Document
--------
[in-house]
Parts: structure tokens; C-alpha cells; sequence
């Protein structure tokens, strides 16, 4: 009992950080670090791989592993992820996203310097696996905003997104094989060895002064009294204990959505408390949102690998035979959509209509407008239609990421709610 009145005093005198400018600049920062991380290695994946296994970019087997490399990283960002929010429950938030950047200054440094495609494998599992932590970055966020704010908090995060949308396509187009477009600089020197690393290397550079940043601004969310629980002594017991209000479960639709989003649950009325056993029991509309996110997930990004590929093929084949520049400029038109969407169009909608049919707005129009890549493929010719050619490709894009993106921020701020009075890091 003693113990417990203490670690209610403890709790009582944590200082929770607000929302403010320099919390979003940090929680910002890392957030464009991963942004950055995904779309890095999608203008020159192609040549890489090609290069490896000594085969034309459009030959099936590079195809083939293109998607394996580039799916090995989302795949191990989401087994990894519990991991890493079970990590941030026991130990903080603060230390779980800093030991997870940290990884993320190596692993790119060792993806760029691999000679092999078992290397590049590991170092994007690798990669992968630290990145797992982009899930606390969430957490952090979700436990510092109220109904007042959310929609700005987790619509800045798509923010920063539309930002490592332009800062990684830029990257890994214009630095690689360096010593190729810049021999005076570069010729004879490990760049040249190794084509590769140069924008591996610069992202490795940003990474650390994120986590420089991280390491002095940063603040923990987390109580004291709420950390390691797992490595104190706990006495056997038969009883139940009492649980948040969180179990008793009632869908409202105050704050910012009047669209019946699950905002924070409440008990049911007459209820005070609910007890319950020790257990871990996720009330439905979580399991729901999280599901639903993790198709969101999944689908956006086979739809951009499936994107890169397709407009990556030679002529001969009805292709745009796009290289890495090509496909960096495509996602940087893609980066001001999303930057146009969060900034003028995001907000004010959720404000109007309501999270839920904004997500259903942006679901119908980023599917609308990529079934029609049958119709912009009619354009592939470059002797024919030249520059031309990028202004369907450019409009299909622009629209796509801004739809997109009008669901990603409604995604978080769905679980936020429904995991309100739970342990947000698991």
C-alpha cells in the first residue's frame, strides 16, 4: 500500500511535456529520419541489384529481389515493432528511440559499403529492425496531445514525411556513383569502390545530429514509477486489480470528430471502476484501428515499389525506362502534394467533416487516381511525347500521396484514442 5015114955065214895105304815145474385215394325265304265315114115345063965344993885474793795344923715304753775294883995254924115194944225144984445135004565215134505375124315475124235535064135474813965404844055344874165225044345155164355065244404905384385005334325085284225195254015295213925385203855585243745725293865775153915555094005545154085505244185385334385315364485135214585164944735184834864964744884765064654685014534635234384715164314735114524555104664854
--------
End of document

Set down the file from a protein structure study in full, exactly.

[in-house]
Parts: structure tokens; C-alpha cells; sequence
């Protein structure tokens, strides 16, 4: 009992950080670090791989592993992820996203310097696996905003997104094989060895002064009294204990959505408390949102690998035979959509209509407008239609990421709610 009145005093005198400018600049920062991380290695994946296994970019087997490399990283960002929010429950938030950047200054440094495609494998599992932590970055966020704010908090995060949308396509187009477009600089020197690393290397550079940043601004969310629980002594017991209000479960639709989003649950009325056993029991509309996110997930990004590929093929084949520049400029038109969407169009909608049919707005129009890549493929010719050619490709894009993106921020701020009075890091 003693113990417990203490670690209610403890709790009582944590200082929770607000929302403010320099919390979003940090929680910002890392957030464009991963942004950055995904779309890095999608203008020159192609040549890489090609290069490896000594085969034309459009030959099936590079195809083939293109998607394996580039799916090995989302795949191990989401087994990894519990991991890493079970990590941030026991130990903080603060230390779980800093030991997870940290990884993320190596692993790119060792993806760029691999000679092999078992290397590049590991170092994007690798990669992968630290990145797992982009899930606390969430957490952090979700436990510092109220109904007042959310929609700005987790619509800045798509923010920063539309930002490592332009800062990684830029990257890994214009630095690689360096010593190729810049021999005076570069010729004879490990760049040249190794084509590769140069924008591996610069992202490795940003990474650390994120986590420089991280390491002095940063603040923990987390109580004291709420950390390691797992490595104190706990006495056997038969009883139940009492649980948040969180179990008793009632869908409202105050704050910012009047669209019946699950905002924070409440008990049911007459209820005070609910007890319950020790257990871990996720009330439905979580399991729901999280599901639903993790198709969101999944689908956006086979739809951009499936994107890169397709407009990556030679002529001969009805292709745009796009290289890495090509496909960096495509996602940087893609980066001001999303930057146009969060900034003028995001907000004010959720404000109007309501999270839920904004997500259903942006679901119908980023599917609308990529079934029609049958119709912009009619354009592939470059002797024919030249520059031309990028202004369907450019409009299909622009629209796509801004739809997109009008669901990603409604995604978080769905679980936020429904995991309100739970342990947000698991």
C-alpha cells in the first residue's frame, strides 16, 4: 500500500511535456529520419541489384529481389515493432528511440559499403529492425496531445514525411556513383569502390545530429514509477486489480470528430471502476484501428515499389525506362502534394467533416487516381511525347500521396484514442 5015114955065214895105304815145474385215394325265304265315114115345063965344993885474793795344923715304753775294883995254924115194944225144984445135004565215134505375124315475124235535064135474813965404844055344874165225044345155164355065244404905384385005334325085284225195254015295213925385203855585243745725293865775153915555094005545154085505244185385334385315364485135214585164944735184834864964744884765064654685014534635234384715164314735114524555104664854